WASHINGTON (Talk Media News) — Sen. Chris Murphy (D-Conn.) took to the Senate floor Tuesday pledging to block any further legislative priorities until the chamber moves on legislation aimed at reducing gun deaths in the United States.
“I’m prepared to stand on this floor and talk about the need for this body to come together on keeping terrorists away from getting guns…for, frankly, as long as I can, because I know that we can come together on this issue,” Murphy said on the Senate floor.
Murphy, who rose to prominence in the immediate aftermath of the mass shooting in Newtown, Connecticut back in 2012, has been yielding for questions from various Senate colleagues on proposals to bar those on the terrorist watchlist from purchasing firearms.
“I can’t tell you how hard it is to look into the eyes of the families of those little boys and girls who were killed in Sandy Hook and tell them that almost four years later we’ve done nothing, nothing at all,” Murphy said.
Under Senate rules, Murphy is allowed to hold the floor and hold up any further business from moving forward as long as he continues to hold the floor.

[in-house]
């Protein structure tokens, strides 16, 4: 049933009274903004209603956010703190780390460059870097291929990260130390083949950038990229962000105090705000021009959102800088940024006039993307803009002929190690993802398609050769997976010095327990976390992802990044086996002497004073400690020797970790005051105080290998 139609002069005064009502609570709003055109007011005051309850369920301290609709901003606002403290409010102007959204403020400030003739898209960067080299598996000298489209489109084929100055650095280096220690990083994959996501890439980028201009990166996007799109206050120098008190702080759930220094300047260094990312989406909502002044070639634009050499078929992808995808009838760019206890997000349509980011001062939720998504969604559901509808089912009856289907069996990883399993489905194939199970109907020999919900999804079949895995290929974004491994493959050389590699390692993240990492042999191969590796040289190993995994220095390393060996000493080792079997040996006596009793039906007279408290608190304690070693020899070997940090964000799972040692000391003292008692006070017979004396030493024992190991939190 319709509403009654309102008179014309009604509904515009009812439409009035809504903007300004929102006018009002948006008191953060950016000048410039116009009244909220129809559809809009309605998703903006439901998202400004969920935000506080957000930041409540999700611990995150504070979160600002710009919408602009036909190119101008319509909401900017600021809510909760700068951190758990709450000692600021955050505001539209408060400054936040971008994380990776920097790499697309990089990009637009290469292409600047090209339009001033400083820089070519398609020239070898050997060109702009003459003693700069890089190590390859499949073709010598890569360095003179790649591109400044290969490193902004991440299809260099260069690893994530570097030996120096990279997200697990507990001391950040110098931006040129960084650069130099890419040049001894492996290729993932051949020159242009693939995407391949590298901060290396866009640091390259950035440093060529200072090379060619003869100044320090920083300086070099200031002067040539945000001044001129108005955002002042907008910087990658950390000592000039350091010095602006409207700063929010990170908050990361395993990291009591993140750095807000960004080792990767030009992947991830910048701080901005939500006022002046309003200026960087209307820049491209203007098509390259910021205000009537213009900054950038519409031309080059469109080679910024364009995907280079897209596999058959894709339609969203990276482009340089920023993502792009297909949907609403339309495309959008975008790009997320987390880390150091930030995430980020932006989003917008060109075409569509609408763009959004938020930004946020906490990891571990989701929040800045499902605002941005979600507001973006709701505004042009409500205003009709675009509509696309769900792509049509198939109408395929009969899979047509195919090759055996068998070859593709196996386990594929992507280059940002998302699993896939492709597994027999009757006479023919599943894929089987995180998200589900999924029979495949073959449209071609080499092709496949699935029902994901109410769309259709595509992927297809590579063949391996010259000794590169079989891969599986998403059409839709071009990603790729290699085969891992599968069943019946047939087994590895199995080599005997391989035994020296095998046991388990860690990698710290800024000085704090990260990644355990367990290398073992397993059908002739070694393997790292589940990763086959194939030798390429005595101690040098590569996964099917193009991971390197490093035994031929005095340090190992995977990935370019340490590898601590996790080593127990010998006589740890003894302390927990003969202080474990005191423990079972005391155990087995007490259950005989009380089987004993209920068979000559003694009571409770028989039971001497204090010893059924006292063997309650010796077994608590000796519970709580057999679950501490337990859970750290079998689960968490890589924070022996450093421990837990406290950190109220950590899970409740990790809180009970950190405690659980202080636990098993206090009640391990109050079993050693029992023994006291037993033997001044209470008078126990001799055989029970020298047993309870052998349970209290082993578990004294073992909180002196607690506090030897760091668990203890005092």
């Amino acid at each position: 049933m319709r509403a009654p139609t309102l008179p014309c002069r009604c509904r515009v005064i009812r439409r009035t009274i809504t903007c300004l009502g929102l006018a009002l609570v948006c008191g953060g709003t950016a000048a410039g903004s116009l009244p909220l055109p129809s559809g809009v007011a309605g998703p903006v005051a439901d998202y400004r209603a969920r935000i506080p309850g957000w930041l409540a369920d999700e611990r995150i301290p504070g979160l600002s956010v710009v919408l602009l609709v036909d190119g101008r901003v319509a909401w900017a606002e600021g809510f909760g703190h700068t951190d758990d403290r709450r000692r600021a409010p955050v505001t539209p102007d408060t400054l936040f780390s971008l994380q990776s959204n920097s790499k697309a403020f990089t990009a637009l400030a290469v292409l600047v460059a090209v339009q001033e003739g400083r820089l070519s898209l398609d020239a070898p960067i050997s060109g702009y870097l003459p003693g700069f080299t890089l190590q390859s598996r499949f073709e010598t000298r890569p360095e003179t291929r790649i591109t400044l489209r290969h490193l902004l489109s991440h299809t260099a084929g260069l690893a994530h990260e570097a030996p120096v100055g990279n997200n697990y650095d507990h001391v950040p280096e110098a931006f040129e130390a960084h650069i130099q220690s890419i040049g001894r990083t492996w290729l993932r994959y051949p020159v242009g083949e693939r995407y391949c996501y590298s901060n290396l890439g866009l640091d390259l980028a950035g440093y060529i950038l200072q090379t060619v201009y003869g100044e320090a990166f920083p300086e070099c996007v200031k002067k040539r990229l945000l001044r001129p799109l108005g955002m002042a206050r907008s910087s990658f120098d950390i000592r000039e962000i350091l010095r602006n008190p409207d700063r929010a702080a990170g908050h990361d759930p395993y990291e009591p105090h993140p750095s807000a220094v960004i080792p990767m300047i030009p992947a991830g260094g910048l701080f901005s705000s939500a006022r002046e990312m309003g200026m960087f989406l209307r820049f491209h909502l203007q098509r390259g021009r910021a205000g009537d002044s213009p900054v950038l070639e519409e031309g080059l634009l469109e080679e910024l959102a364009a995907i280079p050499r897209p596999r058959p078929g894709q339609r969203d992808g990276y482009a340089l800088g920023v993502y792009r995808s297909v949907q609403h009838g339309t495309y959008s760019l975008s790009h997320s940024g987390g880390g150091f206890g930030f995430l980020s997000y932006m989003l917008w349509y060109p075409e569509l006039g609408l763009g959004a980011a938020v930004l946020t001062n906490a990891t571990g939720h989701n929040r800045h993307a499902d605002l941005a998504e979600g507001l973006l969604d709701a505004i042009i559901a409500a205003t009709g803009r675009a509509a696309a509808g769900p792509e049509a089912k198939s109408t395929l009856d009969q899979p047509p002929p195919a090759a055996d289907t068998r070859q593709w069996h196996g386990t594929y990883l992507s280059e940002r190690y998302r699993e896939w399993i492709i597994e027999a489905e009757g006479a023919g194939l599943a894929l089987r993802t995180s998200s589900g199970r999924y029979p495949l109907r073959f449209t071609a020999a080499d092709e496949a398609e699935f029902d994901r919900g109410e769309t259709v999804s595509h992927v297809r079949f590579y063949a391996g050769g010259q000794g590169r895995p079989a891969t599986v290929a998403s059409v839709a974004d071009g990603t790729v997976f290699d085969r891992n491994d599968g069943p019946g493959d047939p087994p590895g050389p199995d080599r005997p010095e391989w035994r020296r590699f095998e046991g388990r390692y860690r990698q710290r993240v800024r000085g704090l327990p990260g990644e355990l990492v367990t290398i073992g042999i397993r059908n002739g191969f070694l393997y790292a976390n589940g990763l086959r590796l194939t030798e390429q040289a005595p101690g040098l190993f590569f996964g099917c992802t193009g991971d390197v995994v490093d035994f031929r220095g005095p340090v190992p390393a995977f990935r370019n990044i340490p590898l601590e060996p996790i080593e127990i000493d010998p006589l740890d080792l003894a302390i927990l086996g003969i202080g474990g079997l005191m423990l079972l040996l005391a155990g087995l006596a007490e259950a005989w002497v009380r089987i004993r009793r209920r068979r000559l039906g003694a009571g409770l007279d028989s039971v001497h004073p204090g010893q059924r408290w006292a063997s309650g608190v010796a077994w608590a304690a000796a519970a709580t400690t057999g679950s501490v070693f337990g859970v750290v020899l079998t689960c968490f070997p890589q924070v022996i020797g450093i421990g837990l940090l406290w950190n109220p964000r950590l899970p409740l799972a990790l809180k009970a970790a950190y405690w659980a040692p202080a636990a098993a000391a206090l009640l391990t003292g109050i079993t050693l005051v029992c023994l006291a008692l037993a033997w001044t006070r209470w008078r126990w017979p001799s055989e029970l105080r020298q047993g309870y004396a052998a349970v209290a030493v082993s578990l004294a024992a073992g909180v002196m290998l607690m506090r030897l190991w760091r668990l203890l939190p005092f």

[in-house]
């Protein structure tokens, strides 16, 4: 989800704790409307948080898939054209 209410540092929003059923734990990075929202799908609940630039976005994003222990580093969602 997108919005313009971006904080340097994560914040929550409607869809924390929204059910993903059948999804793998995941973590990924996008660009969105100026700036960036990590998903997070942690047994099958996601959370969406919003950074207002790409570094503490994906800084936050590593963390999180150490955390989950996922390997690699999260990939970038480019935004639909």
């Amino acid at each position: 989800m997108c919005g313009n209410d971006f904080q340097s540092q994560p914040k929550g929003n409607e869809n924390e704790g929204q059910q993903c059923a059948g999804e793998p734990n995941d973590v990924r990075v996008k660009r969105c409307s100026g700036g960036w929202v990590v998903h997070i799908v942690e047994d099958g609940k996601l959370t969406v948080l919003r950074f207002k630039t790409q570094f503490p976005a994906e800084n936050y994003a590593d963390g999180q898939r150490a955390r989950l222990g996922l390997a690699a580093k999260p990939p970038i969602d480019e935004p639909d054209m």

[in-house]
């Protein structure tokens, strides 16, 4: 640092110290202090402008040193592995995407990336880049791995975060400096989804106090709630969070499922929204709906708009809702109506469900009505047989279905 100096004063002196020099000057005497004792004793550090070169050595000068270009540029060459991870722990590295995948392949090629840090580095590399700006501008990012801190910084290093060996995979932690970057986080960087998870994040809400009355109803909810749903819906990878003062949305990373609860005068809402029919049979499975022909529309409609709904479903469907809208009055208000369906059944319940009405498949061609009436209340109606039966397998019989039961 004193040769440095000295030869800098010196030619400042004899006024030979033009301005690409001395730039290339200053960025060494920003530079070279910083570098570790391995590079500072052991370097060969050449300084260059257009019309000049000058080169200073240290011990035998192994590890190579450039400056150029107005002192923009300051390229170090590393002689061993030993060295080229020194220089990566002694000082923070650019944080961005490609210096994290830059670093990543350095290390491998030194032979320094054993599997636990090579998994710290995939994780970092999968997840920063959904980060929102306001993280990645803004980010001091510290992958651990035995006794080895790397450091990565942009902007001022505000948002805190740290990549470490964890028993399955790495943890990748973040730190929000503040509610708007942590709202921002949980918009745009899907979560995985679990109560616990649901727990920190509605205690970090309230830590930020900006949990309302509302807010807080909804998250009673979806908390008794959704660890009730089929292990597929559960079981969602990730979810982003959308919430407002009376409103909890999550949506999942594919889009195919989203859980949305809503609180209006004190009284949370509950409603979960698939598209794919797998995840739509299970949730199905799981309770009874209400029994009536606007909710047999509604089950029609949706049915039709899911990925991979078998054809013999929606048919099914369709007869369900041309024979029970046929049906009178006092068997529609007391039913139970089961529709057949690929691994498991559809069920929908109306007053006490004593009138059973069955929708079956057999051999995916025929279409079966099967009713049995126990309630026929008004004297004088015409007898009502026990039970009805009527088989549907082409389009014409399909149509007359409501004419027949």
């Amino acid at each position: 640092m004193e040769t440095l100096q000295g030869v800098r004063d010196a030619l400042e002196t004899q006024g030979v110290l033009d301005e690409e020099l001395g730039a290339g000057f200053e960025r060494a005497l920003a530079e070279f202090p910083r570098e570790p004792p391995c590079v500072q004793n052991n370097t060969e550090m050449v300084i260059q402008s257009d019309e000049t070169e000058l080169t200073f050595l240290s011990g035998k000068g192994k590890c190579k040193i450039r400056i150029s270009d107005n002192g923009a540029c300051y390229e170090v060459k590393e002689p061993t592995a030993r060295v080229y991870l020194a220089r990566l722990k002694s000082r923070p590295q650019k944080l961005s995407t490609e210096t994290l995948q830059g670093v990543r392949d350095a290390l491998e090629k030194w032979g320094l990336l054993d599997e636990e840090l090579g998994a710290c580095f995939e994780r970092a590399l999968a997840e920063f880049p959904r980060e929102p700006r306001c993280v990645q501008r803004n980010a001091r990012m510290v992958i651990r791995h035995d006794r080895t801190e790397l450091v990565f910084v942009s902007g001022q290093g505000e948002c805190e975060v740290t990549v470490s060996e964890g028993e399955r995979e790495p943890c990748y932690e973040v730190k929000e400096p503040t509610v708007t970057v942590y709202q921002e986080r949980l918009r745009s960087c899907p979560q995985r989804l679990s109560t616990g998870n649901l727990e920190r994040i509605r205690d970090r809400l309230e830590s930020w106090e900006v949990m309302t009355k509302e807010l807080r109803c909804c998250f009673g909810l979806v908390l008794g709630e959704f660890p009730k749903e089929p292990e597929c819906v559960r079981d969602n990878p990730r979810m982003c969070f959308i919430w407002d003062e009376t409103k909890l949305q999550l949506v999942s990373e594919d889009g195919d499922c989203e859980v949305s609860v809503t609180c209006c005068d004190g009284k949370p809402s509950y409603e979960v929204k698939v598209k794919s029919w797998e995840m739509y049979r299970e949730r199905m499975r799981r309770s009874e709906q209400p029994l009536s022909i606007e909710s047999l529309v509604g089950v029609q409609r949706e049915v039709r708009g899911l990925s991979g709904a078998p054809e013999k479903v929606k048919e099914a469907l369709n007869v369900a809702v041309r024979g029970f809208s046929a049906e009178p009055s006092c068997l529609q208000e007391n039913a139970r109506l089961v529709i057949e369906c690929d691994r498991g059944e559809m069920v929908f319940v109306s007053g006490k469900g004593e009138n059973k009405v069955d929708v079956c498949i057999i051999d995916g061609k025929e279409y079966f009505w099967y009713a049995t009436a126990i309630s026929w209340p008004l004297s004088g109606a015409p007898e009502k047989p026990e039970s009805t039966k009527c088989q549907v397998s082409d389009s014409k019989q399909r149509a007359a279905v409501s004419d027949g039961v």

Before Murphy took the floor, the next slated piece of business was an appropriations bill that Democrats had hoped to be able vote on.
While not technically a filibuster as of yet, if Murphy’s promise holds true and continues to hold the floor until a deal on gun legislation is reached, he would block any legislation Senate Majority Leader Mitch McConnell (R-Ky.) tries to bring to the floor.
The move comes three days after the worst mass shooting in modern United States history that left 49 dead at a gay nightclub in Orlando, Florida at the hands of a shooter armed with an assault weapon.
Murphy says he hopes a deal can be reached to strengthen background checks and block suspected terrorists from being able to purchase firearms.
Behind the scenes, Senators John Cornyn (R-Texas) and Dianne Feinstein (D-Calif.) are trying to bridge a deal among a very divided Congress to bar gun sales to those on the terrorist watch list, but are at odds over how it may affect those falsely placed on that list.